It’s also important to note that while indie authors may be taking home a larger percentage of dollars earned than traditionally published ebook authors, that doesn’t mean indie ebook writers are individually making more money than traditionally published authors. There likely are a lot more indie authors sharing their pie.
In fact, indie authors earn a median annual writing income of between $500 and $999, well below the $3,000 to $4,999 reported for traditionally published authors, according to a recent Digital Book World survey. (In an interesting twist, the survey also discovered that independent authors were most satisfied with their publishing experience, even when they earned less.)
Regardless, the fact that 40 percent of author earnings from ebooks on Amazon.com come from indie ebooks does suggest that self-publishing is as viable or more so than it was a year ago.
How reliable is this good news?
Author Earning’s January 2015 report is just one of several studies released over the past year by Hugh Howey and Data Guy. The reports, which all share the same methodology, have garnered both praise and blowback in the publishing community.
Many indie writers have welcomed the report — expressing that it lines up with their personal experiences and provides a sense of validation.
“The data … gives me a sense of empowerment,” writer John Brown told Econtent magazine in response to a previous report. “It’s not the only source for this feeling, but the data helps me feel like I’m part of a group. I’m on the map. Indie isn’t just some back alley choice.
“Seeing the numbers also gives me hope because it isn’t just a handful of indie authors doing well. I know the odds are still exceedingly long, but they’re not as long as I thought.”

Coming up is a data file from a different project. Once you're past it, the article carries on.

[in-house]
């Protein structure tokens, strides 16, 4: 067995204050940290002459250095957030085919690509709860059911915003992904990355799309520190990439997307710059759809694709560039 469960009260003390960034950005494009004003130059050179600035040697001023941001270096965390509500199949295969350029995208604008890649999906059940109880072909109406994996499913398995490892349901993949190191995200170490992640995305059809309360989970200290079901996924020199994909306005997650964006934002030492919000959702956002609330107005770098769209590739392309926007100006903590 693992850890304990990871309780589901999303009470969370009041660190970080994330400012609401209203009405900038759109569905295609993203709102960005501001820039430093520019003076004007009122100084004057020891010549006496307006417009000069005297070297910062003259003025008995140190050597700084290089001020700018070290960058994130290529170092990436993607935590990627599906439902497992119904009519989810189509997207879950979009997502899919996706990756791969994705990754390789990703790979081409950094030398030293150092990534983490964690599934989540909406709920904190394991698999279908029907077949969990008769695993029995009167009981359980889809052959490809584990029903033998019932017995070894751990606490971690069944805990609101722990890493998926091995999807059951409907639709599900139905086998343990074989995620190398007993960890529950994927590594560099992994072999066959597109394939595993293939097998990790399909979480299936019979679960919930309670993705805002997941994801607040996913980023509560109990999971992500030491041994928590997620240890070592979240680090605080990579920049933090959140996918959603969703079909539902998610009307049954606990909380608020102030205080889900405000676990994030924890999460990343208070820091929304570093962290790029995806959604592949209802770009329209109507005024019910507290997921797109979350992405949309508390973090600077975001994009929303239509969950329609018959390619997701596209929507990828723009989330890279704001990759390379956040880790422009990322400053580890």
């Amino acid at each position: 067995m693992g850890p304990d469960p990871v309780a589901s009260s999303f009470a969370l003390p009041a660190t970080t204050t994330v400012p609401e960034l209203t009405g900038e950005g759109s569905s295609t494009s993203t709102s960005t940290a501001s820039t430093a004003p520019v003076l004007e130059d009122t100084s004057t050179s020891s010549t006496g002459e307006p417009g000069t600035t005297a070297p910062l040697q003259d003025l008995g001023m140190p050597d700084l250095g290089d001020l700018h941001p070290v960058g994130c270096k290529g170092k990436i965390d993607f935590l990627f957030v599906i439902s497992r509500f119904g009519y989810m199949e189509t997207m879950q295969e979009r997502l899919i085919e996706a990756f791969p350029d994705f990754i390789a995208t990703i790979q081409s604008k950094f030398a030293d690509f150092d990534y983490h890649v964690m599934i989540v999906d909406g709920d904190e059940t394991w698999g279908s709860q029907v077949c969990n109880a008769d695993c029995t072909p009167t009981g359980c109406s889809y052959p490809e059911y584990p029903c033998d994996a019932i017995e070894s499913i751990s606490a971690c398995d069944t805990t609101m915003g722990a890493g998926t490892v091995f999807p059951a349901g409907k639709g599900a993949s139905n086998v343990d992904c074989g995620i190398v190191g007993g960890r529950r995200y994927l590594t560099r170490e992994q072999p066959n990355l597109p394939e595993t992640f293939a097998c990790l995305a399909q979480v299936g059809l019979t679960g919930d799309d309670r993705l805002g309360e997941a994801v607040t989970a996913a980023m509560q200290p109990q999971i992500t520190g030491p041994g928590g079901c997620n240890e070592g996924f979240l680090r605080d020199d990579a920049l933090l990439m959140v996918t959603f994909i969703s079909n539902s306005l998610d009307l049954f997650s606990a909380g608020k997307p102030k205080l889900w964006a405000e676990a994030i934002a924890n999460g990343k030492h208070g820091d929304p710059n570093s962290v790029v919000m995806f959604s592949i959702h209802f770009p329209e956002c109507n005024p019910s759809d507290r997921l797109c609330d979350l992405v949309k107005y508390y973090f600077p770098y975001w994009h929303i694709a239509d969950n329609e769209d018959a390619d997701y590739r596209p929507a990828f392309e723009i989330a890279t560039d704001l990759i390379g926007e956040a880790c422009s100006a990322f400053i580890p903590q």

At the other end of the spectrum, some criticisms have been extreme — publishing veteran Mike Shatzkin wrote the first Author Earnings report was “toxic to consume.” However, most critiques are less harsh.
For example, one issue with the Author Earnings data is it’s all from Amazon.com. Amazon was chosen because it’s the largest book retailer in the world, but it’s still only a piece of the ebook pie. AuthorEarnings recognizes that drawback, stating that their report is “limited in that it’s looking only at Amazon…but we acknowledge and state this limitation, and we plan on releasing broader reports in the future.”
The potential biases of the reports’ authors have also been questioned.
Hugh Howey is an independent publishing advocate and best-selling author behind the stratospherically successful sci-fi series Wool. Independent publishing has worked exceedingly well for him and it’s a central part of his brand.
Data Guy is also a writer who does data analysis in the video game industry. Why remain anonymous? He says it’s because when he first began working on these reports, “one of the top mystery/thriller imprints was making unsolicited offers to re-publish my debut novel, so it made sense to be anonymous then.”
Some critics have expressed concern that his anonymity makes him a less reliable source. Data Guy has a different take: “It keeps the discussion focused on the data itself, and encourages authors to think for themselves and fact check, instead of believing me because I’m a proven ‘expert,’” he explains. “Blindly believing what ‘publishing experts’ say is a big part of the reason authors have traditionally ended up with so little recompense for the fruit of their labors.”
True to Data Guy’s word, Author Earnings has been 100 percent transparent around their information: all their raw data is available for free download, so you can crunch the numbers for yourself.
What do you think? In light of this new data, would you consider self-publishing?